Bearing no direct connection to the previous films other than reworking the same basic plot – this time with religious zealot David Carradine overseeing the kid-cult worshipping you know who – the fifth outing has six thirty-something “teenagers” scattering the ashes of their chum in a rural U.S. town where anyone over 18 tends to meet an abrupt end. Let down badly by a feeble central juvenile villain named Ezekiel (Adam Wylie, whose ears are bigger than his head), this is enlivened by graphically gory murders involving drills and scythes, and a fun-for-the-fans moment in which slumming veterans Carradine and Fred Williamson (as the Sheriff) confront one another, ending with Carradine’s head splitting open for no explicable reason! The 80’s-style shock ending in which the heroine adopts the new-born of one of the cult members, its eyes glowing malevolently before the fade to black, is at least in the spirit of the series. Season Hubley and Kane Hodder have small roles.

CHILDREN OF THE CORN 666: ISAAC’S RETURN * USA 1999 Dir: Kari Skogland 78 mins

“Who the fuck is ‘He Who Walks Behind the Rows?’” asks pretty heroine Natalie Ramsey at a climactic point in this sequel, in which the main gimmick is John Franklin’s helium-voiced villain returning from the 1984 original, his character having been in a coma for 19 years! Travelling to the accursed town of Gatlin to find her birth mother, Ramsey discovers her real mom (Nancy Allen) gave her up so she could be free of the cult into which she was born. Isaac now needs her to conceive a child to be sacrificed in order to revive “He”. Allen and Stacy Keach (as the town doctors) are the bored veterans in an exposition-heavy sequel with only one gore highlight (a girl having her head cleaved in two). Franklin co-wrote the movie, but his performance is one of the weakest elements: approximately three feet tall and with a cartoon voice, he is among cinema’s least convincing representations of evil.

CHILDREN OF THE CORN: REVELATION * USA 2001 Dir: Guy Magar 76 mins

The subtitle of this seventh CORN movie is meaningless, even by franchise standards: it might as well have been called CHILDREN OF THE CORN: VARNISH since the only revelation is how tired the Dimension sequels had become. Director Guy Magar, who helped kill the STEPFATHER series with part 3 but did make the fun 80’s splatter opus RETRIBUTION, resorts to routine shock tactics in a meandering tale of a young Californian woman whose gran was involved in a Gatlin-style kid-cult. She keeps running into pasty-faced, glaring kids who look like their school panto this year is a new version of VILLAGE OF THE DAMNED, while Michael Ironside’s scarred preacher delivers the exposition. The cops are amusingly flippant about the heroine’s past tragedy (“So they never determined a cause for the fire that killed your parents…!”) but the movie’s only saving grace is that she ends up living near a hot but lonely table dancer played by WRONG TURN 2 / FINAL DESTINATION 3 actress Crystal Lowe, who wears tiny tops and short shorts, and takes a gratuitous bath before snuffing it.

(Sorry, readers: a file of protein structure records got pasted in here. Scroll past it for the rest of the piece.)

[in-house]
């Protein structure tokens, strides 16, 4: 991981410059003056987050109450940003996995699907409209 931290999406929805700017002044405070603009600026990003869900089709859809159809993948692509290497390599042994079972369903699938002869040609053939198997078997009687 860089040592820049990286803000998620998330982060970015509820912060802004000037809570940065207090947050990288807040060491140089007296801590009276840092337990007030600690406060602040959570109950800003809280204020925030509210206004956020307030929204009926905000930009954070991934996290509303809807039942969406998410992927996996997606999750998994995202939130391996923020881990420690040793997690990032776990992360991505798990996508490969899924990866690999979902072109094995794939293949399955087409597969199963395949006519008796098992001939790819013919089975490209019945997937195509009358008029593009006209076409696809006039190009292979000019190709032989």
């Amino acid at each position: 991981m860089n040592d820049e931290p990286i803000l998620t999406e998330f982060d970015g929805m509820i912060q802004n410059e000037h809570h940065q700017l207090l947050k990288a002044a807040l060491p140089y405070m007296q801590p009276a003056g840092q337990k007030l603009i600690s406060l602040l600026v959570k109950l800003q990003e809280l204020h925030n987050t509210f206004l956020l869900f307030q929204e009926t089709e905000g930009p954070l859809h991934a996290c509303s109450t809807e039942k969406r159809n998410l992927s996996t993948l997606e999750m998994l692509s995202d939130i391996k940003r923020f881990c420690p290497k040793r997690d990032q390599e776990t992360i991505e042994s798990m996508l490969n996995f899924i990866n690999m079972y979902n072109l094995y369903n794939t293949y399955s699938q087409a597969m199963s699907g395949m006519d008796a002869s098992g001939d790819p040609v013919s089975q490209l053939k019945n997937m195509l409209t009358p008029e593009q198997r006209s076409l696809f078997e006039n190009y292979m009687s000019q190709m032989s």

CHILDREN OF THE CORN ** USA 2009 Dir: Donald P Borchers. 92 mins

Having ditched Stephen King’s own adaptation for the 1984 CHILDREN OF THE CORN film, producer Donald P Borchers returned to the original material for this more faithful representation of the “Night Shift” short story, complete with a pleasingly downbeat ending. The remake also reworks Jonathan Elias’ original music score, relocates the action to 1975 (roughly in line with the story’s backdrop) and stays consistent with the theme by casting a real child as Isaac, as opposed to the 25 year old John Franklin (!!) who portrayed him in 1984. Sadly, it’s torpedoed almost immediately by a deeply unsympathetic central couple: relentlessly bickering David Anders – a haunted ‘Nam veteran – and Kandyse McClure (a resentful Preacher’s daughter) are in martial breakdown territory when they get lured into the adult-sacrificing Gatlin child-cult after running into a wounded kid on the rural roads. McClure’s one-note, abrasive performance as the thankfully ill-fated wife is so hard to take that the movie never recovers, though nine year old Preston Bailey’s weak incarnation of Isaac has all the malevolence of a slightly grumpy Amish kid. Misfired new additions include Viet-Cong flashbacks during chase scenes and a bizarre ritualistic sex scene between two teens who orgasm while the other kids fondle their corn (!), though the movie commendably doesn’t flinch from gruesome child-death. Kudos for retaining the mean-spirited mood of the original text, but if anything it’s a step down from a film that was always less satisfying than its first two sequels.

CHILDREN OF THE CORN: GENESIS ** USA 2011 Dir: Joel Soisson 81 mins

The latest Dimension Films CORN movie is, like a lot of their other DVD horror sequels, disconnected from the earlier films until a character is given a monologue to link the vaguely similar events to Gatlin. In the California desert, a young dumb pregnant couple take refuge at the remote home of doll-fondling weirdo Billy Drago, his hot wife (played by Barbara Nedeljakova, from the HOSTEL movies) and their Gatlin-born, telekinetic kid whom they keep locked up as a dirty secret. Beset by peculiar continuity errors, Joel Soisson’s movie might be the most cliché-ridden of all the CORN movies, as the heroine pokes around the sinister house late at night while hubby fails to believe her claims that Drago might not be entirely sane (“Remember when you thought bears were attacking our tent…turned out to be squirrels?!”). The script reaches a low point when the leading lady suggests the answer to all the weirdness might be that they’re actually dead, and Drago phones in his performance like never before, but there are moments of atmosphere and some climactic vehicular mayhem for the faithful.

Reviews by Steven West